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Dr. Daniel Markewitz

Professor, Soil Site Productivity

Contact Information

Pictured: Dr. Daniel Markewitz

Contact Dr. Daniel Markewitz


Campus address

Warnell 4-202
Ph.D., Department of Environment, Duke University, May, 1996. Dissertation: Soil acidification, soil potassium availability and biogeochemistry of aluminum and silicon in a 34 year-old loblolly pine (Pinus taeda L.) ecosystem in the Calhoun Experimental F
M.E.M., School of Forestry and Environmental Studies, Duke University, 1991. Thesis: Patterns in snowpack, soil solution, and streamwater chemical concentrations in an alpine-subalpine ecosystem, Fraser Experimental Forest, CO.
B.S., School of Natural Resources, University of Michigan, Ann Arbor, 1986.


Research Areas Detail:

My scientific interests are directed at quantifying how nutrient and hydrologic cycles control the chemistry of forest soils, drainage waters, and forest productivity. My research focuses on the management of the soil resource in an effort to maximize forest growth and to maintain ecosystem quality. At the stand level this includes questions of fertilizer use efficiency, soil nutrient supplies, and long-term soil quality. At the landscape level this includes the effects of land management and land use change on soil and stream water chemistry, and watershed integrity. My current research includes:

1. Carbon balance of bioenergy production in southern pines.
2. Climate adaptation and mitigation in southern pines.
3. Land use change in the Brazilian Amazon: Impacts on biogeochemical cycles.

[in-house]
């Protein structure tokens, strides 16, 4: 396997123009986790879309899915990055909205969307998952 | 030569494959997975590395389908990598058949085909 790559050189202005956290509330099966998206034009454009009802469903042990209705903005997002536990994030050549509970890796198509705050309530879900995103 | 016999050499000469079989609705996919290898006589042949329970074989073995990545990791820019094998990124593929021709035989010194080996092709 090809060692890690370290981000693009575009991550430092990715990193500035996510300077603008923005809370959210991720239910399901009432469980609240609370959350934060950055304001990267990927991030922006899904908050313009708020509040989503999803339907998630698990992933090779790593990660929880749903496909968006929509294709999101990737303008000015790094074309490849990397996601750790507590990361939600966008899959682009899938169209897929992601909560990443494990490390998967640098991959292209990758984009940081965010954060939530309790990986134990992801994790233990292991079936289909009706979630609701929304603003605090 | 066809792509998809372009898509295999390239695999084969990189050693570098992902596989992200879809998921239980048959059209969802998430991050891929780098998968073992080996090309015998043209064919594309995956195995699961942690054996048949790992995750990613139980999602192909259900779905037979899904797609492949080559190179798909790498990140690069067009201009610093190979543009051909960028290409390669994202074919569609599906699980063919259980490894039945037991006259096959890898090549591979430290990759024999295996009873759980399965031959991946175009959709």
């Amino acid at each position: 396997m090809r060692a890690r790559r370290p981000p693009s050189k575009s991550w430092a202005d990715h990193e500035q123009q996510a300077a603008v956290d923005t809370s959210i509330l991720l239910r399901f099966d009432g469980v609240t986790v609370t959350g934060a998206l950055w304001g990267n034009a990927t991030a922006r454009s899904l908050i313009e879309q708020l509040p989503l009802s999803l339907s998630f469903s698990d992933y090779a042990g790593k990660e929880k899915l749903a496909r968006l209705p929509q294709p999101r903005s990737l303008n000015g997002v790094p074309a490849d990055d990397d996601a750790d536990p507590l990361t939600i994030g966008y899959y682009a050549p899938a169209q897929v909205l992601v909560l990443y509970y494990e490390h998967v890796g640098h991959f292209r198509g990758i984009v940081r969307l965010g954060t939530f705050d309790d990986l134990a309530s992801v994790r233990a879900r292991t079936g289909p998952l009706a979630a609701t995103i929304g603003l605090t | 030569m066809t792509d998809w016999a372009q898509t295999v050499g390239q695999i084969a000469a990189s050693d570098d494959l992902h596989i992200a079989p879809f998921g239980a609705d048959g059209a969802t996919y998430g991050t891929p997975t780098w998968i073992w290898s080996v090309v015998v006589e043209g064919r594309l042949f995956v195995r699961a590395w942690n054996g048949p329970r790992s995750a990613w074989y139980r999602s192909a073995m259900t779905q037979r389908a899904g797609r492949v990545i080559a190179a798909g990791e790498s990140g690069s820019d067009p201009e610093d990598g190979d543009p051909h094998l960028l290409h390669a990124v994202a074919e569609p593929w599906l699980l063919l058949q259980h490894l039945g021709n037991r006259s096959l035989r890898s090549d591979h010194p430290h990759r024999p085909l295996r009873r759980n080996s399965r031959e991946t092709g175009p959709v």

4. Spatial covariance in soil carbon and nutrient contents: sampling and estimation.

Recent Citations:

Boring, L.R., J.J. Hendricks, R.S. Taylor, and D. Markewitz. 2017. Ecosystem Processes and Restoration of Longleaf Pine Woodlands.  In L.K. Kirkman and S.B. Jack (eds.) Restoration of Longleaf Pine Ecosystems. CRC Press.

Joslin, A, D Markewitz, LA Morris, FdeA Oliveira, and O Kato. 2016. Improve Fallow: Growth and nitrogen accumulation of five native tree species in Brazil. Nutrient Cycling in Agroecosystems 106(1): 1-15.

Paré, D, D. Markewitz, and Håkan Wallander.  2015. Biogeochemistry. In Handbook of Forest Ecology, Peh, K., R. Corlett, and Y. Bergeron (eds). Routledge, New York, NY. Pg 325-338.

Dialynas, YG, S Bastola, RL Bras, SA Billings, DdeB Richter, and D Markewitz. 2016. Topographic variability and the influence of soil erosion on the carbon cycle. Global Biogeochemical Cycles, doi 10.1002/2015GB005302

Campbell, Holly, Lawrence Morris, and Daniel Markewitz. 2015. Combining Electromagnetic Induction and Resistivity Imaging with Soil Sampling to Investigate Past Soil Disturbance at Wormsloe State Historic Site, Savannah, GA.  Soil Horizons, 56 (6) doi:10.2136/sh15-07-0015

Markewitz, D; Lamon III, E; Bustamante, M; Chavez, J; Figueiredo, R; Johnson, M; Krusche, A; Neill, C; and Silva, J. 2011. Discharge-calcium conentration relationships in streams of the Amazon and Cerrado of Brazil: Soil or land use controlled. Biogoechemistry 105:19-35.

Markewitz, D; Davidson, E; Moutinho, P; and Nepstad, D. 2004. Nutrient loss and redistribution after forest clearing on a highly weathered soil in Amazonia. Ecological Applications 14:S177-S199.

Richter, D and Markewitz, D. 2001. Understanding soil change: Cambridge Univesity Press.


Human and natural forcings of Critical Zone Dynamics and Evolution at the Calhoun Critical Zone Observatory. NSF, 2013-2019.

Integrating research, education, and extension for enhancing southern pine climate change mitigation and adaption, USDA NIFA, 2011-2017

High Density Southern Pine Feedstock Production and Carbon Sequestration, USDA NIFA, 2011-2016 

Using VNIR calibrations and testing statistical approaches to extrapolate dynamic soil properties with the high priority longleaf/wiregrass landscape. NRCS, 2013-2016.

Courses Regularly Taught: